NEWSPAPER ARCHIVE OF
Benson High News
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February 6, 1970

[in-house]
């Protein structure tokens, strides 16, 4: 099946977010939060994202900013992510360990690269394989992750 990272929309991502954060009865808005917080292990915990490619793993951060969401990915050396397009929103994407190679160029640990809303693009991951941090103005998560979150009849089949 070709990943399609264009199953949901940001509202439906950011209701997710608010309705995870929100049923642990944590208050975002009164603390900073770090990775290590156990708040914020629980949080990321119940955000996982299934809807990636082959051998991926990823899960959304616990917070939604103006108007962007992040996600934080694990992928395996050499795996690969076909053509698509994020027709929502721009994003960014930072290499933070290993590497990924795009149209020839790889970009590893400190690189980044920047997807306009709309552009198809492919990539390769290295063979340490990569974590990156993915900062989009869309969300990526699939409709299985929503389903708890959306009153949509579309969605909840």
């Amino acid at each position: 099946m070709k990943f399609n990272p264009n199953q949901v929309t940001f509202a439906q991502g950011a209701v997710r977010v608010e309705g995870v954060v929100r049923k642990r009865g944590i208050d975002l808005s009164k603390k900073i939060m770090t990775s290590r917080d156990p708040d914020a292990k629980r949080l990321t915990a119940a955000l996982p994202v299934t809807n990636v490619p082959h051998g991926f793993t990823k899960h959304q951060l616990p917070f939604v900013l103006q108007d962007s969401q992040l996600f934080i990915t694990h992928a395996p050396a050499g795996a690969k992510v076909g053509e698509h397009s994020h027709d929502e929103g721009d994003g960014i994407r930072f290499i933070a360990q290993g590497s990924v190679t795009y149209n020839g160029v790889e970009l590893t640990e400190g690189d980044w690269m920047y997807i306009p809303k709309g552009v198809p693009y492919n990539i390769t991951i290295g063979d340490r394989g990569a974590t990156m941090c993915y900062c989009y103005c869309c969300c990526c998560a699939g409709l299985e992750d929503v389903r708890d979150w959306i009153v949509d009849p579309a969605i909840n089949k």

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Dramatists To Present Rostand Parents, Students, Faculty BeginpSelf Evaluation; P!°!uc!!00°00n,00Cyo!an°doeBe00!kge!acl Results To Determine Possible ollcy Changes from a lot of people," declared Mrs. Christmas vacation the play was read by The entire educational proyatn each of these areas with administrators, supervise the entire self evaluation. This submitted to the Board of Education for Doris StUns, drama coach, of "Cyrano de Bergerac," the play selected to be this spring's dramatic production. The play, Mrs. Stevens explained, tells the story of a man whose main notoriety was achieved by his disproportionately large nose. An 18th century contemporary of the Three Musketeers, Cyrano de Bergerac had unsullied integrity and considerable talent, both of which went unappreciated due to his almost clownllke appearance. In the play Cyrano is represented as being symbolic of all that is good, true and fine in human nature. Written by Edmund Rostand, the play was Ftrst produced in 1897, and received acclaim. It's lasting popularity is evidenced by the notable success of its last two productions at the Shakespearean Festival Theatre, in Stratford, Canada. the humanities classes. After reading the students" essays responding to the play, Mrs. Stevens commented, "Everybody loved it." The production involves a large effort, for the story calls for 10 principal characters, and between 30 and 40 actors insupporting roles. A special problem in the staging will be the episodes involving fencing. Actors needing this training will be taught the art of swordplay at the University of Nebraska at Omaha, as was the case in the 1964 Benson production of "Romeo and Juliet." For an undertaking of this size student participation is wanted and welcomed. Mrs. Stevens emphasized that involvement in the play and its production is wide open to anyone. "I'm sure we'll have the support of all the humanities students," she stated. Marquard Wins Top Position In ROTC Battalion at Ball Senior Philip Marquard was named commander of Benson's ROTC battalion at the annual Military Ball Jan. 22. Jack Osborne, president of the Boosters Club, presented Phil with a saber. Sgt. Maj. Orville Langan called this "'the finest military ball" since he has been at Benson. Sponsoring this year's ball were the military departments of Benson, Burke, Central, and South High schools. Vice principal Donald Ruby was master of ceremonies at the ball. He introduced Dr. Owen Knutzen, Elks Club Honors Bergers in Contest Marvin Bergers '70 is a leader of Elks (Elks Club that is). Marvin won the local division of the Elks Club Youth Leadership contest. He was awarded a $100 savings bond, and his entry will be sent to the state division of the contest. The contest, sponsored by local branches of the Elks Club, emphasizes leadership, interest and concern about the privileges of citizenship, school, church, community, general character reputation, and integrity. Applicants were required to list offices and positions of leadership held in school organizations, honors and awards received in school, extracurricular activities, and civic and community activities. A statement of not more than 300 words summarizing activities, accomplishments and objectives in promoting the welfare of youth in the community was also required. State winners will be entered in the national contest which offers $2,000 savings bond as first prize. superintendent of schools, who made the welcoming remarks. The Benson Symphonic Band and the Crack Squad performed for the program. Other cadets receiving promotions included William Hudson '70, who was named Deputy Battalion Commander, and Daniel Stava "70, Cadet Major and Executive Commander of the battalion. The Grand March, directed by Mrs. Roberta Wirtz, followed the presentation of rank. The ball concluded with dancing, with The Collections furnishing the music. Stork Brings Son The proud father of a new baby boy is Duane Martens, Benson industrial arts department head. Born 9 a.m. on Jan. 28, the baby weighed in at 6 pounds, 10 ounces. Mr. and Mrs. Martens are now the parents of three. "70 Class Committee Plans Banquet Theme Members of the senior class committee for 1970 have been selected by the class officers. The committee will assist the class officers hi choosing a theme for the senior banquet and will help plan the graduation event. Committee members are John Berger, Terri Carroll, Van Harmon, Nancy Hart, Tsu-lin Heng, Kit Holt, Dick Huddleston, Sue Larson, Mary Malone, Paul Nelson, Laura Ostermiller, Dave Parker, Norma Peterson, Kay Shalla, Carol Stahmer, Tom Winslade, and Ruth Wright. Speakers for the banquet will be Doug Johnson, freshmen year; Gay Bolz, sophomore year; Paul Nelson, junior year; and Jane Ford, senior year. at Benson High School will undergo an intensive self evaluation during t h e c o m i ll g in o n t h s. Administrators, teachers, students, and their parents will participate in the study. The evaluation will cover all aspects of the school. Areas to be studied are student activities, school facilities, guidance services, library and media, school and community, and philosophy and objectives. In addition, all acadentic departments will be evaluated. Committees are being organized in teachers, students, and parents. Principal Iioward Sorcnsen emphasized, "We're cutting across all levels. We don't want all '1' students or all Student Council ulelubcr'." l'ach teacher v, ill serve on one comnlittec in his major subject area and on an additional committee of his choice. Dr. Sorensen commented, "it will be beneficial for teachers just to look at each other." This will enable them to develop a better understanding of the problems of other departments. A Steering Committee will compile individual committee reports and group will also include students and parents. Sometime next fall a group of professional evaluators will visit the school and make additional recommendations. Dr. Sorensen explained, "We're afraid we're so close to tile situation that we don't see many of the things we should." Many strengths and weaknesses of tile school are so obvious that they might be overlooked by school cvahiators. In addition, the visitation provides verification of the study by professional educators from other backgrounds. After the visitation, the report will be consideration. Hopefully, the report will be the basis of broad improvements in the quality of education. ttowever, as Dr. Sorensen stated, "The important part is the first half, where we evaluate ourselves." Vice-principal Donald Stewart stated, "Over a period of time we become staid and complacent." The self evaluation may bring to students, parents, and educators a greater understanding of their school. The last self study of Omaha high schools was made 14 years ago in 1956. BENSON HIGH NEWS VOICE OF THE SCHOOL Vol. 41, No. 9 Benson High School, Omaha, Neb., Friday, February 6, 1970 Price 10c Student Council Proclaims Feb. 23-27 'Spirit Week' The Student Council is setting aside February 23-27 as "Spirit Week.'" During this week the Council's main objective is to raise spirit and enthusiasm throughout the school for its up coming athletic events that week. Within the week there will be something done each day to arouse the spirits of teachers and students. Setting off the week will be a skit performed by the Council, and ending it will be the King and Queen of Sports dance. Senior Girl To Advise Teen Fashion Board Stitching her way to fame, Sandi Kasper '70 has become Benson's representative on McCall's Teen Fashion Board. Mrs. Marjorie McDermott says she chose Sandi for this distinction because, "'She is interested in homemaking and sets an example for tile other girls in the way of style, personality, and her interest in clothing." Sandi has taken home economics classes during her three years at Benson, besides taking a modeling course. As a menlber of the Teen Fashion Board her duties involve filling out forms each month pertaining to fashions and fads at Benson. Questions concern such things as popular fabrics, accessories worn with outfits, activities students attend, and new styles. McCalls uses this information to keep Omaha supplied with tile kind of patterns popular in this section of the country. Seniors Clough, Hol00 Russell Win Honors in Nebraska egents Contest 2V+M is the simple algebraic formula which possibly changed the future for seniors Dave Clough, Kit Holt and Don Russell. These three students were winners of four-year Regents Scholarships. Don has also been named to the Nebraska Regents Scholastic Team, made up of the eleven top scorers on the SAT (Scholastic Aptitude Test) who were awarded Regents Scholarships. Sixteen students across the state, including seniors Torn Winslade and Harry Maska from Benson, obtained qualifying scores on the SAT tests and would have been awarded Regents Scholarships. However, due to a misunderstanding, they failed to indicate Dave, Kit, and Don learn the true meaning of "erudite." an interest in the University of Nebraska, and were disqualified. The Regents Scholarships, awarded to tire high scorers on the November SAT tests, were available to all high school seniors in the state who ranked in the upper 25 percent of their class. Using last year's statistics as a guideline, Principal Howard Sorensen stated that anyone with a final score of over 2000 had a good chance of winning a scholarship. Besides offering 9-9 tour-year scholarships, known as Elite Regents Scholarships, 459 one-year scholarships are also available. These are awarded to one student from each Nebraska high school and may bE renewed. Approximately 400 more students are named as alternates. Whenever one of the Regents winners turns down a scholarship, it is awarded to an alternate in order of rank. Benson's one Regent winner and the alternates will not be announced until spring, according to Dr. Sorensen. "'But, by tire tinre school opens in the fall, usually 30 35 Benson students have received scholarships," be said proudly. German Mentor, Librarian Join Faculty for Second Semester From at bome and abroad, two new teachers have come to join the Benson staff. tlans Langner came to Benson as a German teacher at the semester change. He replaces Mrs. Kelly Squires, who resigned to accept a scholarship for study in Germany. Mr. Langner was born in Berlin but spent most of his childhood in German-speaking lnnsbruck in Austria. When he was 8, his family moved to Le Mars, Iowa where he had to learn English. He graduated from Heelan High School in Sioux City, Iowa, later attending St. John's University in Minnesota and Loras College in Iowa. Austria is where Mr. Langner started school, and he feels their schools "were nluch stricter; we learned very rigorously. We didn't say a word during the day." The latter experience may Hans Langner hears some surprising "German" words. explain why he says, "1 think our system in America is better." Previously, Mr. Langner taught at North and Burke High Schools and Indian Hills Junior tligh. While in the army he was stationed at Fort Lewis, Wash. Mr. Langner is married to a Benson graduate, Lorinda Yeisley '62. Robert Mosley looks it up in his Funk and Wagnalls. Something new has been added to the library. It automatically puts the right books on the right shelves, answers questions about the library and generally keeps things rolling. Actually it isn't an "'it" at all. The new addition is Robert Mosley, who was a student teacher here last semester and is now replacing Mrs. Rose McAlhster while she is on leave of absence. Mr. Mosley was born in Rochester, New York, but graduated from the University of Nebraska at Omaha as a physical education major, on an athletic scholarship. At UNO he participated on the wrestling squad for two years. Although enjoying his work in the hbrary, someday Mr. Mosley hopes to become a physical education instructor. When asked how he Bkes Benson so far, he smiled, "The people here are the best in the world." Senior Students Solve School's Parking Problem Students have been able to park on the athletic field north of school, thanks to the efforts of six seniors. Bill Blake, Russ Graham, Ted Grove, Steve Hasentager, Gary Hoult, and Terry Lauritsen approached the administration asking that students be given the opportunity to use the practice field for parking when it is not being used by gym classes. The administration responded by allowing students to park on the field as long as no problems (wrecks, blocked entrances) arise. The six seniors sold parking stickers and supervised the parking lot. ROTC cadets, under the direction of Mark Wright '70, directed traffic each morning before school. Students will be able to park on the lot in dry weather until the field is again used by physical education classes. Studio Singers Perform For 14,000 Basketball Fans Within the past two weeks, Benson's Studio Singers have performed for over 14,000 persons. The group, directed by James Elsberry, sang at the halftime of the Creighton University New Mexico State basketball game, Jan. 29. A record crowd of 11,214 heard the group present original arrangements by Mr. Elsberry and Robert Edson of "Once in a Lifetime," "Spinning Wheel," and "'I've Gotta Be Me." Steve Hillman '71 and Eileen Parker '70 soloed on "Spinning Wheel." "I've Gotta Be Me" featured Terri Eggleston '70. On Jan. 31 the Studio Singers performed at half time of the Benson Westside game. Appearing along with the singers at both games was the Studio Band. Humanities Students Hear More of Heritage; Sorensen Describes 'Philosophy of Plains' Benson humanities students learned more of their heritage on Jan. 29 30 as l)r. Howard Sorensen returned to speak on tile "Philosophy of the Plains." Dr. Sorensen explained that the "responsibility, perseverance, and self-drive" of Midwesterners have been nationally recognized as leadership qualities in demand, especially in California. This has been cited by Frederick Jackson Turner as the "'Black Forest Theory of Leadership," meaning that most great men of each country have come from one region. Many Types Journey to Midwest Our culture stems from three waves of people, he said. First there were the ones whose aim was to exploit the region; they were followed by the "bad" people who had been forced to move West because of their misdeeds; finally there came the immigrant settlers. Some smaller groups also settled here. Young men, driven from Southern plantations because of the primogenitry custom, became welcome inhabitants. Religious organizations settled "communities" (such as the one in Amana, Iowa), but found them "impossible to sustain" because "'pure democracy is chaos." During the amalgamation of many people, "rules to live by" were necessary. There was a breaking away from the doctrines of natural law, Darwinism, and Calvinism. People moved toward William James' idea that man does have some control over nature. 'Hybrid Corn Is Milestone" Dr. Sorensen used hybrid corn as an example of this "control." He stated that "'hybrid corn is one of the milestones in the history of man; it is known and admired by people all over the world except those in Nebraska." In conclusion he encouraged each student to develop his or her own philosophy - to draw on the experiences and thoughts of others for the foundation of each person's "pyramid"